Of course knowing when to go to your cue notebook for help is an important factor to understand.

Too much conscious analysis during a match can lead to paralysis by analysis. Heady players can even find that they are "thinking too much" during a match. Ideally, you are on "autopilot" when playing a competitive match. Thinking one’s way into a loss is not that uncommon at all levels of the game.

Sometimes, simply allowing your non-conscious mind to "do its thing" is the best solution to an errant stroke. Our non-conscious mind is where our muscle memory is created and stored. Our non-conscious minds know exactly what we need to do to hit a ball perfectly regardless of the specific stroke. Hopefully, each of us has spent the time on court practicing to allow our muscle memory to be fresh and capable.

Still, nerves and self-doubt can often times upset the apple cart. Fear is a tremendously impactful emotion. Sometimes fear can be very counterproductive. Usually, this is the case when playing tennis competitively. Fear can often times force a stroke to abandon us. This loss almost always reinforces more fear, and the negative cycle of fear spirals.

Of course, we are all going to miss each of our strokes during a long match. Human error does occur. Just because we missed one backhand drive does not mean that we have lost the ability to hit all backhand drives effectively. Here again, we frequently can find ourselves panicking and falling victim to a negative cycle.

When evaluating strokes, each player needs to be as objective as possible. "Has my forehand really abandoned me, or have I just hit a few bad forehands?" Simple as this question may seem, it is not always easy to answer clearly.

I have a simple rule of thumb that I use to determine whether a particular stroke has left me. If I am unable to hit any specific stroke and keep it in play five times in a row, I am likely to have stroke breakdown. But, I need to allow myself four errors!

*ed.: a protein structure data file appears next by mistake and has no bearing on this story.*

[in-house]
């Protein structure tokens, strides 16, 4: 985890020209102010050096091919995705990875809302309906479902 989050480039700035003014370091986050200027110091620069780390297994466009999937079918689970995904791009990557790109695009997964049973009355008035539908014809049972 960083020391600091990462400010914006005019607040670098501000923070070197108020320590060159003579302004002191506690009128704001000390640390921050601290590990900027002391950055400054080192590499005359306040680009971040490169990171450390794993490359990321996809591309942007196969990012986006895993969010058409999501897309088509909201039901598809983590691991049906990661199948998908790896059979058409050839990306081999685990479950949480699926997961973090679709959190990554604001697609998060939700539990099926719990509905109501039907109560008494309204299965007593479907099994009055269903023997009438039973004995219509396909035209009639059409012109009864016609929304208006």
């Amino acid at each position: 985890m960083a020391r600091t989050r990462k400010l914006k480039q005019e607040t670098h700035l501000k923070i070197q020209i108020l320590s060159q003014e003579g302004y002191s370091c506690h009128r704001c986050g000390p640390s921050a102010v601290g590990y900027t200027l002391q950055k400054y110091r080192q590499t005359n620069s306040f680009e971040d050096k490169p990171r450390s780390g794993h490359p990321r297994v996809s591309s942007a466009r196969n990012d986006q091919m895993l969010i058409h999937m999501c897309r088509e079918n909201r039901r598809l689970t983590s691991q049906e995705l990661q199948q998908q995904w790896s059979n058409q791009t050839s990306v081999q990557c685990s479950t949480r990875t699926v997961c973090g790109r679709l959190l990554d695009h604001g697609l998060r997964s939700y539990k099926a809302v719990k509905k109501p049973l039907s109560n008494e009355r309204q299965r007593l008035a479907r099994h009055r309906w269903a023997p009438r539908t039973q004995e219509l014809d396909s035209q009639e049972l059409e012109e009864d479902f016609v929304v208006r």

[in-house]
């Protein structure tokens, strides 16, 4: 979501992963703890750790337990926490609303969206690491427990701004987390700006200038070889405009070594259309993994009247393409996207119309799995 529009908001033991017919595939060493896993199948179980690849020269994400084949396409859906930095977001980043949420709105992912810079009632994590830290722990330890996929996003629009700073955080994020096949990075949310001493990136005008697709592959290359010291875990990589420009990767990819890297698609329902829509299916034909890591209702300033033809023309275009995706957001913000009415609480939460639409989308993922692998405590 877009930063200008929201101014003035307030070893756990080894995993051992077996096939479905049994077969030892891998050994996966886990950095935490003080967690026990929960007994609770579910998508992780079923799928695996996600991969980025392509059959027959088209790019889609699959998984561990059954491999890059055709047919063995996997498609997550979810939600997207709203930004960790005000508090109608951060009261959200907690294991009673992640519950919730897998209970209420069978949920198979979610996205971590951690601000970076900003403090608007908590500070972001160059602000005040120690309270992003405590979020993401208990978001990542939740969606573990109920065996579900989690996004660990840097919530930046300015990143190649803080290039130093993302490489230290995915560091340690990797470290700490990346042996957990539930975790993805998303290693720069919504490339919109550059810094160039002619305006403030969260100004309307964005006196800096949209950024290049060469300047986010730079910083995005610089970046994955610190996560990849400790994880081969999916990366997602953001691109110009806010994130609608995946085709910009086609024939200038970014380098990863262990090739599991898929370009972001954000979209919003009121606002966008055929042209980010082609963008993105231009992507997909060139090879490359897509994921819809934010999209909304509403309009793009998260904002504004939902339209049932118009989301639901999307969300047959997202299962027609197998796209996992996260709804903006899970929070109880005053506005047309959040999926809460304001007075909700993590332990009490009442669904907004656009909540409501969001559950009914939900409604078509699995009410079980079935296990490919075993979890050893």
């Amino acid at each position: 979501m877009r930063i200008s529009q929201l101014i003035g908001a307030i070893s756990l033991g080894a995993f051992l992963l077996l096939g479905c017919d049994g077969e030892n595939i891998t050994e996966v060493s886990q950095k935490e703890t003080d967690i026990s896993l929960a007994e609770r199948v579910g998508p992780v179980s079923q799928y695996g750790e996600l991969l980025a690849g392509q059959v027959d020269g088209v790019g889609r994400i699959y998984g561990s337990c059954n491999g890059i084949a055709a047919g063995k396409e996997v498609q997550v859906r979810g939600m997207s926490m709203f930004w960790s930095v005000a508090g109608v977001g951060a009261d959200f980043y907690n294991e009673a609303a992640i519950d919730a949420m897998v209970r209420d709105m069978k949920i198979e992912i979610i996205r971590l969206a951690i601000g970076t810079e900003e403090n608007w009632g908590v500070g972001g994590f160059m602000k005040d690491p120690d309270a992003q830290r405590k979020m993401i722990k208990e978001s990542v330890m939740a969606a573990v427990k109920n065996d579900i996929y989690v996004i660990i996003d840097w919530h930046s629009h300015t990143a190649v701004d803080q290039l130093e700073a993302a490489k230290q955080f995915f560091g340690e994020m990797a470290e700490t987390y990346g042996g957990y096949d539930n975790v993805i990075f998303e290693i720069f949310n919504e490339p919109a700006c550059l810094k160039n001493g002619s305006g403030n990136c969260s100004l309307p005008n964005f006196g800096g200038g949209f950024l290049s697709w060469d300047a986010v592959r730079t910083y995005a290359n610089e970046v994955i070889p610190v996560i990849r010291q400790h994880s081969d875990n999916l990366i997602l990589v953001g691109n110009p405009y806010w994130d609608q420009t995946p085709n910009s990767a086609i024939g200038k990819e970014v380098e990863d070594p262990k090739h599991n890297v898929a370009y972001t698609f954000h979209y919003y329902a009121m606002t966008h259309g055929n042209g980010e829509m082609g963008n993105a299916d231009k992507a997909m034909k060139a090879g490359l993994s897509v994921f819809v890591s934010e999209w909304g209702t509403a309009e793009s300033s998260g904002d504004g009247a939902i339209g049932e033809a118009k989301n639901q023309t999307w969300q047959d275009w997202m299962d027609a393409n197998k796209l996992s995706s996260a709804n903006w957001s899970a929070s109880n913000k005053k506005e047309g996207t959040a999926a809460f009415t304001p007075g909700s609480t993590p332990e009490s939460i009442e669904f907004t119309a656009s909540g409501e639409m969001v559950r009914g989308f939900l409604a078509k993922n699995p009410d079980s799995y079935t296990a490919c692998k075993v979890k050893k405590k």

Even by counting the number of errant shots you make given a particular stroke, one cannot be certain that the stroke has completely broken down. Hey, sometimes opponents hit to us in a manner that denies us the opportunity to setup effectively. This is usually the case when a player is being over powered by an opponent.

In this case, the real problem is probably that we are not moving well to the ball and are unable to anticipate in a way that allows for a complete stroke setup. In this case, there is no cue in the world that will help bring back the stroke. Rather, it is better to concentrate on moving better, seeing better and hitting to those areas where the opponent is not as likely to be able to generate power.

A rough patch in a match is nothing more than a rough patch…more often than not. Often times, a rough patch will pass if we are patient and trusting in ourselves.

However if you feel completely out of control of a particular stroke, it may be time to break out the cue notebook or cue sheet.

In crafting your notebook or sheet, quick access to stroke information is a must. There must be a method to how you organize your cues that enables you to find the right cue quickly.

Second, the cues must be written in the most effective manner possible. The words you choose must be your own. Other people’s language usually is not a helpful as one’s own way of expressing a cue.

Third, you may want to craft cues in a manner that allows for prioritizing the cues for any one stroke. For example, you may have several different cues for forehand volleys. Which is the most useful? Put the most useful cues first.

When adopting a cue during a match, it is important to realize that cues are best employed one at a time. You may have 5 cues for serving, but it is important that you move one cue at a time when trying to recover your lost serve. Starting with the most important cue, begin to serve focusing on only this cue. If this cue is not sufficient to recapture your serve, move to your next serve cue.

Attempting to multi-task when employing cues is never a worthwhile endeavor!!! I assure the reader that one of your cues will invariably prove to be the solution. If the cue that works is not the first cue on your list, you may want to re-prioritize these cues.